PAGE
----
Parents have been searching for decades for ways to encourage their teenage children to keep from smoking, drinking, and using drugs. Thousands of tactics, organizations, and therapeutic resources have been tried, but perhaps the answer to a substance-free life has been in a place they never thought to look.
Punk rock isn’t always associated wit clean lifestyles, but a widespread national movement over the last three decades has changed the face of punk rock forever. One song inspired a movement for punk rockers across the country in the 1980s, and is continuing to inspire listeners today.
Minor Threat front man Ian MacKaye never expected to inspire a revolution when he wrote the song “Straight Edge,” but even now hundreds of Straight Edge kids walk the streets with an “X” on their hand, marking their commitment to the Straight Edge way of life.
For the purpose of this article I will use the term “Straight Edge kids” to refer to followers of Straight Edge; however, followers are of all ages.
Each Straight Edge kid has a different reason for deciding to make the lifelong commitment to Straight Edge.
“It just seemed like exactly what I wanted to do with my life,” Trey Gaylord said. “It was cool and relieving to know that there was a large community that felt the same way I did.”
Gaylord said that he saw people he knew including friends in school who used drugs and alcohol; they looked awful and these behaviors had terrible effects on their life.
“They made stupid decisions, and were leading lifestyles that seemed pretty detrimental,” Gaylord said. “Then a friend of mine introduced me to metal and hardcore music, and along with it, Straight Edge.”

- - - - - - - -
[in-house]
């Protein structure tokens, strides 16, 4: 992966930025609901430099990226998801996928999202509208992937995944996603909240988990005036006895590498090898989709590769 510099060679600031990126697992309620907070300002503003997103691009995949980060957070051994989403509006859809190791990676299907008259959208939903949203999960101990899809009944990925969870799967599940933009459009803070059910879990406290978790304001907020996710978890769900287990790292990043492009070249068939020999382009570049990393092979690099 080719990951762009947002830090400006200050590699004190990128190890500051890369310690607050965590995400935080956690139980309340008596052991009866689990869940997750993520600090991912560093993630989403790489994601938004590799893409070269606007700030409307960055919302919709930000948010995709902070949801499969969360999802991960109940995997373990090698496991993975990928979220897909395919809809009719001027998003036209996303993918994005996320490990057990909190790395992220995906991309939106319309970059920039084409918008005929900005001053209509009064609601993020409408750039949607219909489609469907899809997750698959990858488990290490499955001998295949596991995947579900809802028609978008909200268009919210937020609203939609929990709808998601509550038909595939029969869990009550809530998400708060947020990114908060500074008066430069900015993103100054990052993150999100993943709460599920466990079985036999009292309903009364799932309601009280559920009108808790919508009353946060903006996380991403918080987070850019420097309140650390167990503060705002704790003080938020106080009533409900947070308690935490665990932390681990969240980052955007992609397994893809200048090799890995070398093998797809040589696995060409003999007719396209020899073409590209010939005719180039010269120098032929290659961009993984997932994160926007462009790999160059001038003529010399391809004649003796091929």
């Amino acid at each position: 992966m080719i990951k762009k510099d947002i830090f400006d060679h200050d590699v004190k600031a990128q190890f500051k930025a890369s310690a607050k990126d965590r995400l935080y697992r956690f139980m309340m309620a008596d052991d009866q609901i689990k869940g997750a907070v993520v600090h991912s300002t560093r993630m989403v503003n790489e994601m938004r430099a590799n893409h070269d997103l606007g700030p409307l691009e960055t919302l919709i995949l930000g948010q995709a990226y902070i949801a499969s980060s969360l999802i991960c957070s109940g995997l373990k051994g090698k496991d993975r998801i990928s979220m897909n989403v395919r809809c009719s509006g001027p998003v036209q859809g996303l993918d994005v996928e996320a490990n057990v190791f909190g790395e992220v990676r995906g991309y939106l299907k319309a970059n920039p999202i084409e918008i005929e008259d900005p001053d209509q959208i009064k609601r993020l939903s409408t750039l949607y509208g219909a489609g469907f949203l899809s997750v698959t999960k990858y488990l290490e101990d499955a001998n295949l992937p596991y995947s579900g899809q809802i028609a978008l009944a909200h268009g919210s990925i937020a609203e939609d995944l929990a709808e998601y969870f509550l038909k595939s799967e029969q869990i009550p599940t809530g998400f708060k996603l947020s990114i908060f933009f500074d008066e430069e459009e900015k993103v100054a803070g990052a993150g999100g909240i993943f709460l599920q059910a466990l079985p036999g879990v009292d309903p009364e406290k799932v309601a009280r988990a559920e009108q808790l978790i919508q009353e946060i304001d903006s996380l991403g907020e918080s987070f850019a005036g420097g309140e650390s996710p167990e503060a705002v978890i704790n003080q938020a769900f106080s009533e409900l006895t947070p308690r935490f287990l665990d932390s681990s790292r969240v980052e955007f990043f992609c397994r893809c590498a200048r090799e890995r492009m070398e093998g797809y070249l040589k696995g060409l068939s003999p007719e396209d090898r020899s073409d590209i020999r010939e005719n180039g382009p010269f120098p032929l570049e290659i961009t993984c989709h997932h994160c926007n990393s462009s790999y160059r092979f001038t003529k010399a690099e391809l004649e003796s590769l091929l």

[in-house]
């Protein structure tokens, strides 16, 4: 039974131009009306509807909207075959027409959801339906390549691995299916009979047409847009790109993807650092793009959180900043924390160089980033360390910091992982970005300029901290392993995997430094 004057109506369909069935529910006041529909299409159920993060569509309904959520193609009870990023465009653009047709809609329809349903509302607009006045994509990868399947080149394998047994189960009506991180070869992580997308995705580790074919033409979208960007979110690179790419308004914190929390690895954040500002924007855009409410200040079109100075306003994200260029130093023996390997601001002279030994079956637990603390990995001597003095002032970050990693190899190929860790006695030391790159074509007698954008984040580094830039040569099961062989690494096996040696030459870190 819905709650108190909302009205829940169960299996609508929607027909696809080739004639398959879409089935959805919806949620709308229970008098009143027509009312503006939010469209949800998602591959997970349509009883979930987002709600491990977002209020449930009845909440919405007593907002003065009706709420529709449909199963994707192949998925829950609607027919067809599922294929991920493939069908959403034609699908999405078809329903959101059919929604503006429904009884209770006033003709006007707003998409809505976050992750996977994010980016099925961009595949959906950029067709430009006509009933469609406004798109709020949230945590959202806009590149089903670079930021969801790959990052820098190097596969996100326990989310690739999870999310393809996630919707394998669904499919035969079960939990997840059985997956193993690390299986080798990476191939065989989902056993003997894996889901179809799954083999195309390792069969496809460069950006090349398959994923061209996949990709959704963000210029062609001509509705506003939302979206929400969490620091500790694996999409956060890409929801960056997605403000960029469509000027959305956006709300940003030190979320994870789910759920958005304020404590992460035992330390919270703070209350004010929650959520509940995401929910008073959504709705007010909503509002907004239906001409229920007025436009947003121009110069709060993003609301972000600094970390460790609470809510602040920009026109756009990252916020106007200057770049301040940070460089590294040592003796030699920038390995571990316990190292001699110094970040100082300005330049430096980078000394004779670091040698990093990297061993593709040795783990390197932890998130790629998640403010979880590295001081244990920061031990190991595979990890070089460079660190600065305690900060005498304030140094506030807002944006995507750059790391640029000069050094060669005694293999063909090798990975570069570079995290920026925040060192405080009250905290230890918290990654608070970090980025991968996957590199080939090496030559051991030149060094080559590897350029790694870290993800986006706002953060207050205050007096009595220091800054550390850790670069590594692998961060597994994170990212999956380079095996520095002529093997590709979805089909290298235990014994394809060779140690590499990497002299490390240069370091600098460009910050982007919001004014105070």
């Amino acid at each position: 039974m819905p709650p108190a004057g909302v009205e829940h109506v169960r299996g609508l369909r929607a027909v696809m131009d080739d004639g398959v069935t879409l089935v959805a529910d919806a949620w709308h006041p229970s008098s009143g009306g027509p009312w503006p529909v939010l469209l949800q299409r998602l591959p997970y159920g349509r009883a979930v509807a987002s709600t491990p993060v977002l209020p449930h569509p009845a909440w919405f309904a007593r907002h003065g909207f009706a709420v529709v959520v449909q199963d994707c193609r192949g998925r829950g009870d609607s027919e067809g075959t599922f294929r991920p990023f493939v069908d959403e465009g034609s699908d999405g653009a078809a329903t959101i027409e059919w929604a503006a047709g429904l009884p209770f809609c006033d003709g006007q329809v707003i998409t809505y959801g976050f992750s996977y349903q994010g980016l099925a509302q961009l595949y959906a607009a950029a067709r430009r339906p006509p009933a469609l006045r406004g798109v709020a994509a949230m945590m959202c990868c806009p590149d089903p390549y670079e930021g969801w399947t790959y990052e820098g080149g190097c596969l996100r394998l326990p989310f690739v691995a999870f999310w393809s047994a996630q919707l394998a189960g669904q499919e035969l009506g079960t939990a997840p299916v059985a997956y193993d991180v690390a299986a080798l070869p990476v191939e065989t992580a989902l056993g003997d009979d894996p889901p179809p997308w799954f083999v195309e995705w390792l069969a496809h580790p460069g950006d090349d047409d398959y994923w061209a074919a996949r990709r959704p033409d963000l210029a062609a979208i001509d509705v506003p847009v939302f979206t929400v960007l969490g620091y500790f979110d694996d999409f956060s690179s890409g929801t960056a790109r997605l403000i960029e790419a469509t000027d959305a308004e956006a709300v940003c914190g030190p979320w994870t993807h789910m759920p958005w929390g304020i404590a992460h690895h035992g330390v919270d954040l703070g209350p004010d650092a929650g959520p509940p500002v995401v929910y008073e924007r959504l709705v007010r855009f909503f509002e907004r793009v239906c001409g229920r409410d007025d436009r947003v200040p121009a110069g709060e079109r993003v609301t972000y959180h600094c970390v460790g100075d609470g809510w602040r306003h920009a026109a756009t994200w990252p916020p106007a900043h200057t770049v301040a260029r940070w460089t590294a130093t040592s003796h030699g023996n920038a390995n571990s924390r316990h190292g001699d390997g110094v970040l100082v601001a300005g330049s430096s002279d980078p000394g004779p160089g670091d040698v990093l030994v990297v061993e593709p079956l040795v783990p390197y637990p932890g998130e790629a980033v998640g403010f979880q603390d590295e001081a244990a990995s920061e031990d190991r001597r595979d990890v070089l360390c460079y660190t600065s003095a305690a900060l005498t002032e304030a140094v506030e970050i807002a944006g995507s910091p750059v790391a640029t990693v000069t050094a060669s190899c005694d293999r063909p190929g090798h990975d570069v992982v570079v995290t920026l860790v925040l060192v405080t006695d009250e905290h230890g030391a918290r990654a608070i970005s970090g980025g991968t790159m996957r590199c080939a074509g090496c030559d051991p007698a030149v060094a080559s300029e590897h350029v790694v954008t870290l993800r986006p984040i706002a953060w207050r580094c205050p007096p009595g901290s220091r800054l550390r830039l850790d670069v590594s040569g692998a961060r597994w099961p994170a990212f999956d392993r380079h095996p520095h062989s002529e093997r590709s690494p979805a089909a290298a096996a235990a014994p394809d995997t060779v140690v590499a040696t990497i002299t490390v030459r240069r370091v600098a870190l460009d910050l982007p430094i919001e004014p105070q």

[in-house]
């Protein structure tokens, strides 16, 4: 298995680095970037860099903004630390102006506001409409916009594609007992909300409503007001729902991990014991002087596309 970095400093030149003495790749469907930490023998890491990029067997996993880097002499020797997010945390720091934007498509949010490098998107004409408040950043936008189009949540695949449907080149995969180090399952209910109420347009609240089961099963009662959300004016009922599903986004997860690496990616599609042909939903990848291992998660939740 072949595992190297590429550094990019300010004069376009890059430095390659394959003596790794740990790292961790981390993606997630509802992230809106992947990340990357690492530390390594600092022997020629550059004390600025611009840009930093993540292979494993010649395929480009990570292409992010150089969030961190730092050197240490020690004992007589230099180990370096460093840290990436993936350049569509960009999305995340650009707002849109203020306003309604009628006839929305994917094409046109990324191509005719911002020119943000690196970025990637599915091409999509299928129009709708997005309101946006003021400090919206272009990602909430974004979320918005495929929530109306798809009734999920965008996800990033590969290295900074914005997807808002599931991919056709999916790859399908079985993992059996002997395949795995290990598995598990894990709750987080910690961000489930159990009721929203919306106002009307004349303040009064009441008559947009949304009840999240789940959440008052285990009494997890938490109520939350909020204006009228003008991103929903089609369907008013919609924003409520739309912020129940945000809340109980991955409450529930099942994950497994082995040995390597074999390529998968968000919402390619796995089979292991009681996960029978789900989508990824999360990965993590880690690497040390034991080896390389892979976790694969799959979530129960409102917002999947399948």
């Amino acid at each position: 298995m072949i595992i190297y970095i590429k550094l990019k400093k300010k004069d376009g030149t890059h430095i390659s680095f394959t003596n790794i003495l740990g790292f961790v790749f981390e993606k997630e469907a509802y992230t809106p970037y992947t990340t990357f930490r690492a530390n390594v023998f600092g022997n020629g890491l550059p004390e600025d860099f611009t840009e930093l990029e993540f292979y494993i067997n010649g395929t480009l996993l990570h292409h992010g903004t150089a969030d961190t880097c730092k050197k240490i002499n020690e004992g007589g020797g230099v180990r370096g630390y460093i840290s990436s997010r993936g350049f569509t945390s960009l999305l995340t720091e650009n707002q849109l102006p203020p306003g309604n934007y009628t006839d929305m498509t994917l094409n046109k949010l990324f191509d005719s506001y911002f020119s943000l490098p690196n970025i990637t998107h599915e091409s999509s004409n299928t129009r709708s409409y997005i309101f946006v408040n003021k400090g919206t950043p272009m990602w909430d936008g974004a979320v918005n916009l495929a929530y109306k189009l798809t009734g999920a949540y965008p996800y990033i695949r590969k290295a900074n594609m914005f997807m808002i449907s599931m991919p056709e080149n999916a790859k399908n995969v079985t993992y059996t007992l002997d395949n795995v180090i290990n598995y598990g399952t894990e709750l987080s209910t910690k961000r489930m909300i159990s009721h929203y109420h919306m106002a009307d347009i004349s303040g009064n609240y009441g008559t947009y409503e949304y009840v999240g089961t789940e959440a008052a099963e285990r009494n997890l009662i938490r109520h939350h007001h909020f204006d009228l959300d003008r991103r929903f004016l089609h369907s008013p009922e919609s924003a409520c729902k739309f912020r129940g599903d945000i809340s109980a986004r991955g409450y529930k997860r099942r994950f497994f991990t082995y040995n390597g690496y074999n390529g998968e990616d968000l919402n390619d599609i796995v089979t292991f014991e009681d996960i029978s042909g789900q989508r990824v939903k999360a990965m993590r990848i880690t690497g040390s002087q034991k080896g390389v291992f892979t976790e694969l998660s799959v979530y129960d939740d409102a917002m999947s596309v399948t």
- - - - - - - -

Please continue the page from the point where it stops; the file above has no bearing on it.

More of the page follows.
Straight Edge began in the late 1970s and early 1980s, also known as the Old School era of punk rock, in Washington D.C. The kids saw the people around them suffering from self-hatred, taking that upon themselves as part of the common punk mentality, and getting addicted to drugs.
The song that made this movement proclaimed such lyrics as, “I’m a person just like you, But I’ve got better things to do, Than sit around and fuck my head, Hang out with the living dead, Snort white shit up my nose, Pass out at the shows, I don’t even think about speed, That’s something I just don’t need, I’ve got the straight edge…”
Instead of adopting the common culture of self-affliction, they began marking their hands with X’s. They took a symbol commonly used to identify them as underage to bartenders, and made it their own.
During this scene many other bands in the Washington D.C. area began popping up, writing music with similar messages. Soon the movement spread over the East Coast, up to New York, and into Canada.
By the 1980s, Straight Edge had spread across the United States and acquired fans across the West Coast. At this point Straight Edge had climaxed and reached its all-time high.